Personal Issues:  How do I tell if a health care provider (doctor, nurse, EMT, pharmacist, etc.) will be practicing faith-based medicine?  What faith is he referring to?  Will she give me a transfusion? refuse to prescribe a modern drug I need because my infection has evolved a resistance to penicillin? refuse to give my daughter a medication for a rare gynecological disease because it could be used as a morning-after pill?  Our health care system is not perfect but currently it works reasonably well.  It would be an absolute mess if I had to personally ask each and every health care provider what his religious and personal beliefs are before receiving service.

Financial-Political Issues:  Much of our educational system is government supported.  All health care workers attend grade and high schools.  All those with any appreciable degree of skill must attend a university and those with the highest skill levels attend professional schools.  EMT's, Paramedics, and others have educational requirements.  Tuition is required for many of these schools but it never covers all of the cost; there is always external (state) support.  If we allow each and every student to decide for himself/herself what curriculum they will follow we are going to have to set up a lot more schools.  For the entire history of medicine in the United States, governing bodies have set up minimal requirements for each and every health care profession.  Practitioners can use their training in many different ways but they must meet at least the minimum standards.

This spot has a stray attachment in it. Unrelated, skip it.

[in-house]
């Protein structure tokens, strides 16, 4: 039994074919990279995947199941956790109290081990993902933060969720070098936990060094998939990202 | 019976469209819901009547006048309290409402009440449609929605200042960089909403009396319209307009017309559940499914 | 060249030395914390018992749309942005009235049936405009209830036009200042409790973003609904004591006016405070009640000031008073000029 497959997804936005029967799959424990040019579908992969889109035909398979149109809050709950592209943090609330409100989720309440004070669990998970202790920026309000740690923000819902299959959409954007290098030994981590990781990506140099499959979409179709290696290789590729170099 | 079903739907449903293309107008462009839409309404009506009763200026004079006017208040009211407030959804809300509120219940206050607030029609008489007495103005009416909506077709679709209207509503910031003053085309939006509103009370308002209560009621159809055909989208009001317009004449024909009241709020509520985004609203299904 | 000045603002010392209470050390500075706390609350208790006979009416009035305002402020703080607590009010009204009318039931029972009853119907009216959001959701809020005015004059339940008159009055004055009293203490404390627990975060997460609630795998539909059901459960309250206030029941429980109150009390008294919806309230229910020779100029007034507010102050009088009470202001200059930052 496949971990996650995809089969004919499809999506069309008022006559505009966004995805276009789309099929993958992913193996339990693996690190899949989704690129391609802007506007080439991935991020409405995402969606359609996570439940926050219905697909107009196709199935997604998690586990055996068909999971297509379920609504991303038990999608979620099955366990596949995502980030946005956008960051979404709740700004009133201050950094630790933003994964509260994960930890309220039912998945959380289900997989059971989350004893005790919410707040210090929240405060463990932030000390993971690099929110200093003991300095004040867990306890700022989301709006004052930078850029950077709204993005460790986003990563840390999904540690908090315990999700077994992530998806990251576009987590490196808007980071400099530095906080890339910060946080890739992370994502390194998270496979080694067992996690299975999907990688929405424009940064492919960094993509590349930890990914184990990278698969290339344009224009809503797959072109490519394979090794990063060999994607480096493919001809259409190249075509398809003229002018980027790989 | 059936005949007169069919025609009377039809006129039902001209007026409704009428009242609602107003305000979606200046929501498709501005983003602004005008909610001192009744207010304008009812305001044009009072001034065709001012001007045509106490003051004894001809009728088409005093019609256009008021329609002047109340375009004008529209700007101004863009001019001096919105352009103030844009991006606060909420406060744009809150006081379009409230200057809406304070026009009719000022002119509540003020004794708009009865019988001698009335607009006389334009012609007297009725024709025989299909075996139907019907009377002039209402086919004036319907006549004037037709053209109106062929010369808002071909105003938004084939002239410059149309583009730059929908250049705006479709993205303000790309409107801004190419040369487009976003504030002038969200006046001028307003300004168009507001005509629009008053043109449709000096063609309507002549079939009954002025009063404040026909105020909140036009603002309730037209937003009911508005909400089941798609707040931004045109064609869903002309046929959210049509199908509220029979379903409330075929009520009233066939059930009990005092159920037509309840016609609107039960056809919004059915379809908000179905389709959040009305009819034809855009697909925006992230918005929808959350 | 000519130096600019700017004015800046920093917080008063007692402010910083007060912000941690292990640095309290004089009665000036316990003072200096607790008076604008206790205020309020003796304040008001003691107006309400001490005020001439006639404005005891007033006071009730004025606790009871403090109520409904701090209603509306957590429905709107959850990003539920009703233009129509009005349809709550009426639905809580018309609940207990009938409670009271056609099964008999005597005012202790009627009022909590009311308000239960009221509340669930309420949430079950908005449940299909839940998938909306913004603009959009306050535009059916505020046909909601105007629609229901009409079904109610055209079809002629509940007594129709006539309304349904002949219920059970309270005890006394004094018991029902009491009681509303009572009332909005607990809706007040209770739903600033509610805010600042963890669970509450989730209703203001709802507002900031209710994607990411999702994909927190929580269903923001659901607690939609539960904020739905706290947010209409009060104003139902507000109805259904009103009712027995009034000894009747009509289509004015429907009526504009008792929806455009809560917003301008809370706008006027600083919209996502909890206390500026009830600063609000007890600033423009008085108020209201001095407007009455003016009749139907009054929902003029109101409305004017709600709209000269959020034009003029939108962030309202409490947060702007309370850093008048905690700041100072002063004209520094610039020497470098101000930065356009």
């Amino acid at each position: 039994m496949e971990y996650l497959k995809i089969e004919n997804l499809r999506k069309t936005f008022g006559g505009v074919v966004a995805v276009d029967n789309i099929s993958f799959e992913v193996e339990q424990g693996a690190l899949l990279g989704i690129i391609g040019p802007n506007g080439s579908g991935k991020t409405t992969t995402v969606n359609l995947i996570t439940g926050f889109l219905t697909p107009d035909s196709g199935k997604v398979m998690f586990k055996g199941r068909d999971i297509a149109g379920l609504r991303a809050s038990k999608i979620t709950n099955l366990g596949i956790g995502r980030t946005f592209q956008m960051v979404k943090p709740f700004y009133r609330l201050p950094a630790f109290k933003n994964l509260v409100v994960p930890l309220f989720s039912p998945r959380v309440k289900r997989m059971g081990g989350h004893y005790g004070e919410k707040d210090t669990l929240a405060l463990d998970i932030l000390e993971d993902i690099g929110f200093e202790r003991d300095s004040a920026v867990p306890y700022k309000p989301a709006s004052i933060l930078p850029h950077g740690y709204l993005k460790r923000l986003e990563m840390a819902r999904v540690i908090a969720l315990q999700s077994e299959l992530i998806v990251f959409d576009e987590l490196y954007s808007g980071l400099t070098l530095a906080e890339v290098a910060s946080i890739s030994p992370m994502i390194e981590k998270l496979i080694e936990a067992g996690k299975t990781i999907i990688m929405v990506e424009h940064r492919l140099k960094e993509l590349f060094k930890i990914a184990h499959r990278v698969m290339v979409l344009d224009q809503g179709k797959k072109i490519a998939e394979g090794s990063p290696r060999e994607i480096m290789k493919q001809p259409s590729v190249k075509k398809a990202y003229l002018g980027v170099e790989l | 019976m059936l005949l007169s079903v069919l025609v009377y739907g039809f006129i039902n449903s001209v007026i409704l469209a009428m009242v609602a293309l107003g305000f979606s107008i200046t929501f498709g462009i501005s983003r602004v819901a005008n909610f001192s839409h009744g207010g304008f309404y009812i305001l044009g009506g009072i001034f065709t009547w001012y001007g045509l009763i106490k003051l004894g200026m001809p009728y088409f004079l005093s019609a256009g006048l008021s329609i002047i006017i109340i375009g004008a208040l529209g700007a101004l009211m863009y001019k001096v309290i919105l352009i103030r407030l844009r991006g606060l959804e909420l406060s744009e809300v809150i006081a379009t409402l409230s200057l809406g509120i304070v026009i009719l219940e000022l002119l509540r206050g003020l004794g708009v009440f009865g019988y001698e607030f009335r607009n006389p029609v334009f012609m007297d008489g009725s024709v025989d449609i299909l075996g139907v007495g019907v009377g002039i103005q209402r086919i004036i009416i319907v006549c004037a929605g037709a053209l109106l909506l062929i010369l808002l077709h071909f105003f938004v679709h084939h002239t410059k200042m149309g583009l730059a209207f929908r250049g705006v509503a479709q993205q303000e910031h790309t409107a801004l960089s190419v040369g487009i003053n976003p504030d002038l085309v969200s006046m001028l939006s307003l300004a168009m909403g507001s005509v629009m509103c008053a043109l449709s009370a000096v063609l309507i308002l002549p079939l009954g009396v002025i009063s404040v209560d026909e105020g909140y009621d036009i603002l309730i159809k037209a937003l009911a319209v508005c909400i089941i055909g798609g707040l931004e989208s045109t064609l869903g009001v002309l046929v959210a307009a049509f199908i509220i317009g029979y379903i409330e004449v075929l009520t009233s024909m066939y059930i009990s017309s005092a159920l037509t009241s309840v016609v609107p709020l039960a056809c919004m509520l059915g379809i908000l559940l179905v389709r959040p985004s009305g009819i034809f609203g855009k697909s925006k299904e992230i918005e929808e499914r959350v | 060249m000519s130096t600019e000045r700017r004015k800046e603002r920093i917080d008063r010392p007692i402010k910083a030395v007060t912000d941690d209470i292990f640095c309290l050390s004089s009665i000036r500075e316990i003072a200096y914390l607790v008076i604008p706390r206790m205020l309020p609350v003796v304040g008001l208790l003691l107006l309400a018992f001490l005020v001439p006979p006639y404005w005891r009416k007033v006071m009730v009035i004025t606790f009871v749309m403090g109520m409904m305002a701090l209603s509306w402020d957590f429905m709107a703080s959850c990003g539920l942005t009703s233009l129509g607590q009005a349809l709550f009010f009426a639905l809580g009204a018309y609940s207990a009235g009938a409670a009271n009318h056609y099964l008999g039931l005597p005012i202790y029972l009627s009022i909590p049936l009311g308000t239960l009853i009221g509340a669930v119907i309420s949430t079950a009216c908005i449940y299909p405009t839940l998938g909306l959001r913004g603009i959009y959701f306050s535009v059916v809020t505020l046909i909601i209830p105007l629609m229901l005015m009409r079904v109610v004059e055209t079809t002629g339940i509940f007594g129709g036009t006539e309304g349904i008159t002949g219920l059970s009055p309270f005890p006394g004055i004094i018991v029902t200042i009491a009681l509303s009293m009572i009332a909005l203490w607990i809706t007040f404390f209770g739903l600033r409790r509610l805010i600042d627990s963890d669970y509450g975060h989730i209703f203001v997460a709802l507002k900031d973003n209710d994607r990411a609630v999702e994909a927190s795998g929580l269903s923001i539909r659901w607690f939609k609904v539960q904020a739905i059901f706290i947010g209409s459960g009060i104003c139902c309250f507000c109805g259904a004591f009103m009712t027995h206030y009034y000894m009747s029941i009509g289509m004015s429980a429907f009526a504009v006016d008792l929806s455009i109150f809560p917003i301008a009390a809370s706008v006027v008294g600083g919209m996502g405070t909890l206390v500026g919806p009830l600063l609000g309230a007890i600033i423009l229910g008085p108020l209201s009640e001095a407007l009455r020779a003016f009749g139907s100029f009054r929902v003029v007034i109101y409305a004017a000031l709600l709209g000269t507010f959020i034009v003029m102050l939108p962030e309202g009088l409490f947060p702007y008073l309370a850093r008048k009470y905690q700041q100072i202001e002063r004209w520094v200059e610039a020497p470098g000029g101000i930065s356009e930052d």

In conclusion, my feelings are that if a would-be health care worker wants to practice faith-based medicine they should first return all public moneys spent on their education.  Also, every office or company they work in must display the words, "Faith Based" in the same size type as the name of the organization everywhere the name is placed.  The specific details of which faith and what services will be provided could be provided as smaller print.  This is not that difficult: if I have heart problems I look up "Cardiologist" in the phone book, if I have a backache I look up "Chiropractor".  (I also expect that a health-care professional would have sufficient professionalism to refer me to someone else if I have incorrectly diagnosed myself.)

The only persons victimized when "Christian health-care workers" refuse legal medical services are people in need.  The persons who gain are religious professionals who in my opinion violate the 3rd Commandment - "Do not use my name for evil purposes, for I, the LORD your God, will punish anyone who misuses my name."  Today's English Version or Good News Bible, Copyright 1976, 1992, American Bible Society.

Bryan Bremner
CurlewKeep@rcabletv.com
Phone  (509) 775-0162
1 Bremner Lane
Republic, WA  99166